The Danger of Breeding Terrorism in Overcrowded Jails: Transforming Political Imprisonment into an Opportunity
Over the last four decades of the 20th Century, Egyptian jails went through three different experiences in terms of success in achieving or failing to achieve the purpose of jailing members of extreme and radical organizations. The irony is that Egyptian jails was the breeding ground for the rise of groups of radical thought and action.
Takfir wal-Hijra "Excommunication and Exodus", alternately "excommunication and emigration" was the popular name given to a radical Islamist group Jama'at al-Muslim (Society of Muslims) founded by Shukri Mustafa which emerged in Egypt in the 1960s as an offshoot of Muslim Brotherhood.
Torture and harsh conditions suffered by members of MB in prison led them to believe that the enmity by the Egyptian authority is aimed against their religion because it has deviated from the teachings of Islam. In parallel with the rise of Takfir wal-Hijra, other groups, al-Jihad and the Egyptian al-jamāʻah al-islāmīyah, "the Islamic Group” were evolving but were less extreme in their thought. They only accused the government of being infidel, not the whole society, but those two groups were more organized. The power of those two groups was culminated by their success to infiltrate the Egyptian army and assassinate the late President Anwar al-Sadat.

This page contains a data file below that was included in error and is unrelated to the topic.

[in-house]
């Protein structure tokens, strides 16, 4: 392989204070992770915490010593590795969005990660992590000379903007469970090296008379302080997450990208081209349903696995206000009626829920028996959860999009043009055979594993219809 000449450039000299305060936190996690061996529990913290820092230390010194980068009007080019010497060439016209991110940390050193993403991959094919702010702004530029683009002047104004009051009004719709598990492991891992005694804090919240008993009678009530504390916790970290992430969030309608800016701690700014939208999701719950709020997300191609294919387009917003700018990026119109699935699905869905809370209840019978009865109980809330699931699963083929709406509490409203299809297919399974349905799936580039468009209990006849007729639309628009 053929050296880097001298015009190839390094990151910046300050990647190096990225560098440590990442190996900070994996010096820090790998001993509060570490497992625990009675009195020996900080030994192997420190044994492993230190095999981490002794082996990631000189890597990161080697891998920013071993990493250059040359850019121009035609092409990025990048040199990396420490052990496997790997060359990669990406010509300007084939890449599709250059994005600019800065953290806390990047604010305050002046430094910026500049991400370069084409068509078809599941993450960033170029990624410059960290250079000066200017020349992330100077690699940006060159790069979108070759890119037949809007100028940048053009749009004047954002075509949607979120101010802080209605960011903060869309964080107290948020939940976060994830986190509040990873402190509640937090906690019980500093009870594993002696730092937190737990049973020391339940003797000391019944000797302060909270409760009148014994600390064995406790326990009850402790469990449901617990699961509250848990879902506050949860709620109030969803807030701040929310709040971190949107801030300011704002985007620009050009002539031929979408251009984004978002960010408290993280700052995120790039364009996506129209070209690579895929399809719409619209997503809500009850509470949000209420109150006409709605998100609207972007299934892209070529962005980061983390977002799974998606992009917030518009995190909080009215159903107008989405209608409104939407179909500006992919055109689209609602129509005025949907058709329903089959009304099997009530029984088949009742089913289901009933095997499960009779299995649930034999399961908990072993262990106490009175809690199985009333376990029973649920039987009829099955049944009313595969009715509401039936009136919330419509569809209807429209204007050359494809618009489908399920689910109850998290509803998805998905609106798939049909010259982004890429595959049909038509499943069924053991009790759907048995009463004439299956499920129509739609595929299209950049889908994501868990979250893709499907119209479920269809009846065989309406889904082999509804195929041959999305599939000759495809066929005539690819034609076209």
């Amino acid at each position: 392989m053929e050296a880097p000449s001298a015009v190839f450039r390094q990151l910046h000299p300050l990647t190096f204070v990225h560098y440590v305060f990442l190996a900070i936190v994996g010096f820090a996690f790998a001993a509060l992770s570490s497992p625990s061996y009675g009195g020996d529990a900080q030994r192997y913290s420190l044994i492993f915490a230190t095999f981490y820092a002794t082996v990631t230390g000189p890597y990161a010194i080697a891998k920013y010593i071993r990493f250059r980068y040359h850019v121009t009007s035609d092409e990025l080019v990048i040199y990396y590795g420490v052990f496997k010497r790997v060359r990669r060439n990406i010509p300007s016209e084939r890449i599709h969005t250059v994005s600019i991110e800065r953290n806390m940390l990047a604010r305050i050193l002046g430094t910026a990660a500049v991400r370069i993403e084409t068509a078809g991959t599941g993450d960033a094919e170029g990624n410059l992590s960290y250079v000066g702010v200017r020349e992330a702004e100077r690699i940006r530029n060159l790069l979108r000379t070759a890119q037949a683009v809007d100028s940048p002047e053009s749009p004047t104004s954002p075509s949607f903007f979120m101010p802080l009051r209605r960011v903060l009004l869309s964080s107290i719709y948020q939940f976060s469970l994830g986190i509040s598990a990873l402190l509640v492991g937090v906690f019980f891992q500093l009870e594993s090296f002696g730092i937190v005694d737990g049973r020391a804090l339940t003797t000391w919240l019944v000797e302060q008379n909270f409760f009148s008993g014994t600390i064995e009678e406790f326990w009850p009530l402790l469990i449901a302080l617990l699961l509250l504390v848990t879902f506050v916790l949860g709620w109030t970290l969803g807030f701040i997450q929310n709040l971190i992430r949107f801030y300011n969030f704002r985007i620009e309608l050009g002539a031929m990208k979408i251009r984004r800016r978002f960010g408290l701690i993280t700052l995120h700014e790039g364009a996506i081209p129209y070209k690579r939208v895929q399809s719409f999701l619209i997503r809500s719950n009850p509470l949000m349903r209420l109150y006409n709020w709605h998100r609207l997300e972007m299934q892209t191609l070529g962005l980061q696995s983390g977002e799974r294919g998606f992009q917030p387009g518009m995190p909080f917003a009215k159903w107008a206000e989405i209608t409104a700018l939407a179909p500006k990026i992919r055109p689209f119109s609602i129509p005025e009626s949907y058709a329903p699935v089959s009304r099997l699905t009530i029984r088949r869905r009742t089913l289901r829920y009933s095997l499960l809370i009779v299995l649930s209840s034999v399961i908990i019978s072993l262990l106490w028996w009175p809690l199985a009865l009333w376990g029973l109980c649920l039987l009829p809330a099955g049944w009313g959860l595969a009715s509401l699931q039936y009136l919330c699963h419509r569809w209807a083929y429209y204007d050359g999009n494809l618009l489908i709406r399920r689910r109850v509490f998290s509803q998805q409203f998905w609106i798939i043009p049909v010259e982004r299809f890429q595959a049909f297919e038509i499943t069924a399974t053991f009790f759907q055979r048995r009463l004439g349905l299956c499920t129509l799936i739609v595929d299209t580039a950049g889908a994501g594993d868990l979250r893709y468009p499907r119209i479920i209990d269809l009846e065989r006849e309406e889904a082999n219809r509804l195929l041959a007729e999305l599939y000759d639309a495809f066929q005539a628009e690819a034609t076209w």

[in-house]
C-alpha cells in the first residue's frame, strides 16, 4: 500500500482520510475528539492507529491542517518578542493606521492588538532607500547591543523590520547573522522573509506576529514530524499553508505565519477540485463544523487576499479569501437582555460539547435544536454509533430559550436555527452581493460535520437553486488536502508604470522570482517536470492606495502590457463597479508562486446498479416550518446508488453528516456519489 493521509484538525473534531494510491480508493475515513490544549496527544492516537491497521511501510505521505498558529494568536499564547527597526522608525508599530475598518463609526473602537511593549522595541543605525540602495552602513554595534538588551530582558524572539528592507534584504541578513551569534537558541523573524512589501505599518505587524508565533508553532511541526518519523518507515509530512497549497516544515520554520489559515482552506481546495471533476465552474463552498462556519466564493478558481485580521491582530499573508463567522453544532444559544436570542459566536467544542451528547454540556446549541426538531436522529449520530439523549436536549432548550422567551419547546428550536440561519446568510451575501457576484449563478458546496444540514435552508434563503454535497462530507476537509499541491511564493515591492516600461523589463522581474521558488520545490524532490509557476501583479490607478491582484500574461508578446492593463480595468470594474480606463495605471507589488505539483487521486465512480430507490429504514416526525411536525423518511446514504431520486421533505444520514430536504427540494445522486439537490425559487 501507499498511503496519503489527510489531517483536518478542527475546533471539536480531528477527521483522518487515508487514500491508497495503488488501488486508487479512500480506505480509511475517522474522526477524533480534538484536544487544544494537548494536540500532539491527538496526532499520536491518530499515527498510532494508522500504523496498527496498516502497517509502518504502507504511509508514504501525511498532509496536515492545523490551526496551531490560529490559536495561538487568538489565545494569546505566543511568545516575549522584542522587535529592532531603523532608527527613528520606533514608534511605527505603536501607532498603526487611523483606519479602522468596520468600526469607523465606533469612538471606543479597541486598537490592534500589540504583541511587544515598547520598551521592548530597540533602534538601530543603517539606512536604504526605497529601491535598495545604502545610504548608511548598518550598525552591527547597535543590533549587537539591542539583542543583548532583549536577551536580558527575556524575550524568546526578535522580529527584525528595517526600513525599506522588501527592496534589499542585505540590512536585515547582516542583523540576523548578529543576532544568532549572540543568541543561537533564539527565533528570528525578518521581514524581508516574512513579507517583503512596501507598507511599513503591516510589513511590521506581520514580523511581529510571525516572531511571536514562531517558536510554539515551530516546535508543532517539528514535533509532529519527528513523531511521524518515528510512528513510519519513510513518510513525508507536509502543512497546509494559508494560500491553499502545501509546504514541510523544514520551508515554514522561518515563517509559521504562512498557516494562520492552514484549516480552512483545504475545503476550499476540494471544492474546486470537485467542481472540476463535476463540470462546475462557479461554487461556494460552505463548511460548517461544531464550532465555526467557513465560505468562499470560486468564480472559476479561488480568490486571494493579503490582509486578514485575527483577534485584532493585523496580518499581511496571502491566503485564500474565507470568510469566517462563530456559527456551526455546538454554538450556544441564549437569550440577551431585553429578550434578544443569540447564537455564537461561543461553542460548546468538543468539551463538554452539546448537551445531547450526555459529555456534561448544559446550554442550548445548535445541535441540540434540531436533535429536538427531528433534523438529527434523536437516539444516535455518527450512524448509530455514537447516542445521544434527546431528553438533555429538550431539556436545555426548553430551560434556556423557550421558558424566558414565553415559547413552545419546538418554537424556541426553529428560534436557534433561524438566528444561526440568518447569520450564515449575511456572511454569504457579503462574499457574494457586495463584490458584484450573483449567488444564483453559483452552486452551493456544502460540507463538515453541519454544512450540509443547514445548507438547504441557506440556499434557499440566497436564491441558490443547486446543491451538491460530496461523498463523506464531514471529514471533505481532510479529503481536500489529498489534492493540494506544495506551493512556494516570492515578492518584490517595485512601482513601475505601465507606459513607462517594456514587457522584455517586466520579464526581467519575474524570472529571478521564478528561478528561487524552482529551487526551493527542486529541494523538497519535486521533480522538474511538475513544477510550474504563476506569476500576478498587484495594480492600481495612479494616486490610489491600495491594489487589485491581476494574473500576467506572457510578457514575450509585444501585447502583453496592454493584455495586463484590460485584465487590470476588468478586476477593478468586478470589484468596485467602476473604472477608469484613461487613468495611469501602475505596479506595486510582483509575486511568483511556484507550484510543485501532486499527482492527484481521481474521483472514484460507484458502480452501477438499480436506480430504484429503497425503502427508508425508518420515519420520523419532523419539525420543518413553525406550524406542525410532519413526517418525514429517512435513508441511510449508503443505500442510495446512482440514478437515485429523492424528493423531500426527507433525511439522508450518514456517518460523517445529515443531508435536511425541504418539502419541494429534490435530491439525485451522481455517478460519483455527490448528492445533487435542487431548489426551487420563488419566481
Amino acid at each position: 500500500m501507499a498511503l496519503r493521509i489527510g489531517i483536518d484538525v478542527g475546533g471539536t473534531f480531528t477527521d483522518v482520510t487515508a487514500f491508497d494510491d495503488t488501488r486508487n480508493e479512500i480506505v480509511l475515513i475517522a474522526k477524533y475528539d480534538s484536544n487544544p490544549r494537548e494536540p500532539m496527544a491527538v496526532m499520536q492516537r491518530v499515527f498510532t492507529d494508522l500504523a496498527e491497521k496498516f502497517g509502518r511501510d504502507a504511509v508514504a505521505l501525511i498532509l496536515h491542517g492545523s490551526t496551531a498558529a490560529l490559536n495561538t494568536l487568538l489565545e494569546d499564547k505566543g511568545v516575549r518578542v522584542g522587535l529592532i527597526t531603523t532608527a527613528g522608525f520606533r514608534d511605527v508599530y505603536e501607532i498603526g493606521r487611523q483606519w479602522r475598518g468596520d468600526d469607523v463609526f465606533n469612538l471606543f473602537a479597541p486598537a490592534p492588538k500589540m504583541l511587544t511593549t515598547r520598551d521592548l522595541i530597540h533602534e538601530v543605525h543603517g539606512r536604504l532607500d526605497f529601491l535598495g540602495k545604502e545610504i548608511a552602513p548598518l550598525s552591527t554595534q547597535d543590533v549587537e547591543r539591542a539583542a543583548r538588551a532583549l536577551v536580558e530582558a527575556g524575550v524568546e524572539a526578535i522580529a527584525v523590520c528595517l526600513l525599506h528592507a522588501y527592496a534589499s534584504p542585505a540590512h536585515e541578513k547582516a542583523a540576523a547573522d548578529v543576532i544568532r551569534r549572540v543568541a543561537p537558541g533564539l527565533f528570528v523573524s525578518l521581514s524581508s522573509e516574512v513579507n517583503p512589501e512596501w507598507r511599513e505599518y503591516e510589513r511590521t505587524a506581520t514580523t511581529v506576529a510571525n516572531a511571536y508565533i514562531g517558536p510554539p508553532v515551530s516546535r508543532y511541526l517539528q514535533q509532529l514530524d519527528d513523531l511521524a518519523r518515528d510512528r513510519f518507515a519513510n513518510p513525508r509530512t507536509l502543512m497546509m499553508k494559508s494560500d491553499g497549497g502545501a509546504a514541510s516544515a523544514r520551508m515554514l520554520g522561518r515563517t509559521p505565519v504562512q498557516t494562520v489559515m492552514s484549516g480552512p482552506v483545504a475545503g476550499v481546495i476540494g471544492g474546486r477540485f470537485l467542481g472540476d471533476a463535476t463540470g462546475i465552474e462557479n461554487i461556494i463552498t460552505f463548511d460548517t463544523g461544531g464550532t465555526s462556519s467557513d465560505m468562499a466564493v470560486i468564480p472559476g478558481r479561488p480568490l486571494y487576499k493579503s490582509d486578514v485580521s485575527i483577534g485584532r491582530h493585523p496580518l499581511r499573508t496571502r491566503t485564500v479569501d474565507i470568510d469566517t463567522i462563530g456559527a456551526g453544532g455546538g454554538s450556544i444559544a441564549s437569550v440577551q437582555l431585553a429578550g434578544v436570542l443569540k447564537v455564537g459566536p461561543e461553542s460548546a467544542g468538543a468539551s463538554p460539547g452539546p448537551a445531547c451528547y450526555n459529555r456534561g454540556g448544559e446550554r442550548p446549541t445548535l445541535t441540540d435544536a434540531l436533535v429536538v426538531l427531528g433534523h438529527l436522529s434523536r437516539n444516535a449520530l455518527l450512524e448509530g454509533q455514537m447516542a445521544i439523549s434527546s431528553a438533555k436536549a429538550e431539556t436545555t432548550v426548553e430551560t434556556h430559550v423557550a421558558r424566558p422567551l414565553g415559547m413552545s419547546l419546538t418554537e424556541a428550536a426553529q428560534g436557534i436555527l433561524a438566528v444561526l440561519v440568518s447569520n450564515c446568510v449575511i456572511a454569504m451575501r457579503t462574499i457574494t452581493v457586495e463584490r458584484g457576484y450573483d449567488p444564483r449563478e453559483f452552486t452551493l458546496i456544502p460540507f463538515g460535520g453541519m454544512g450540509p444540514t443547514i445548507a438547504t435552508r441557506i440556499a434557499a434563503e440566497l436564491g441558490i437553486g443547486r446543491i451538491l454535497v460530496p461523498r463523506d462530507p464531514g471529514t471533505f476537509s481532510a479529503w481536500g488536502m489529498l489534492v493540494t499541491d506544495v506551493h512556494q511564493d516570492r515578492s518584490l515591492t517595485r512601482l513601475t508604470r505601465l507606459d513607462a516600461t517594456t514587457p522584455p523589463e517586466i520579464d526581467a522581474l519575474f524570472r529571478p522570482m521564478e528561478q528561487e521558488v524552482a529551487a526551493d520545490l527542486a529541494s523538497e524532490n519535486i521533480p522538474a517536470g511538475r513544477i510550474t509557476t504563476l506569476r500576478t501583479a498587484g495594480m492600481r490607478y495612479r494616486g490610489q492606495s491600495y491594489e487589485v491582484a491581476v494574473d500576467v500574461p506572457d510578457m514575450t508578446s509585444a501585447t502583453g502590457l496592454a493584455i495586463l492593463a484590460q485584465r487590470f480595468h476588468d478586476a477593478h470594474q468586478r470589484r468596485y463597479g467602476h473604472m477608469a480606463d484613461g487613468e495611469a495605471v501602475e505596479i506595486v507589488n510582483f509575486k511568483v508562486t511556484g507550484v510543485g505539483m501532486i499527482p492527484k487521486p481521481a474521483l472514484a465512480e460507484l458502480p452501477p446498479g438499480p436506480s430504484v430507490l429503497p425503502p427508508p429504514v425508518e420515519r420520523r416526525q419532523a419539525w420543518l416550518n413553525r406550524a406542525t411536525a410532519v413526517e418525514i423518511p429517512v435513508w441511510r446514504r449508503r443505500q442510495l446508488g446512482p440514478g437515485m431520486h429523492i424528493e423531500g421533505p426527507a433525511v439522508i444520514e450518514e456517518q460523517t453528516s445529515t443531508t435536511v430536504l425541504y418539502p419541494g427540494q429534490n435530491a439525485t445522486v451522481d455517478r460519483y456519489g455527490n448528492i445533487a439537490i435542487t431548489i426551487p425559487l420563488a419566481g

The experience of militant ideological violence led by al-Jihad and the Egyptian al-jamāʻah al-islāmīyah ended with successful intellectual review in prison in the 1990s and the movement formally renounced violence. This renunciation was evident after the revolution of Jan. 25, 2011 when most members of the two groups were not involved in ideological violence once again. But in recent years, Egyptian authorities have repeated the mistakes of the 1960s and 1970s which led to the breeding of a new generation of Jihadists in jails such as at-tawḥīd wal-jihād group (Oneness and Jihad).
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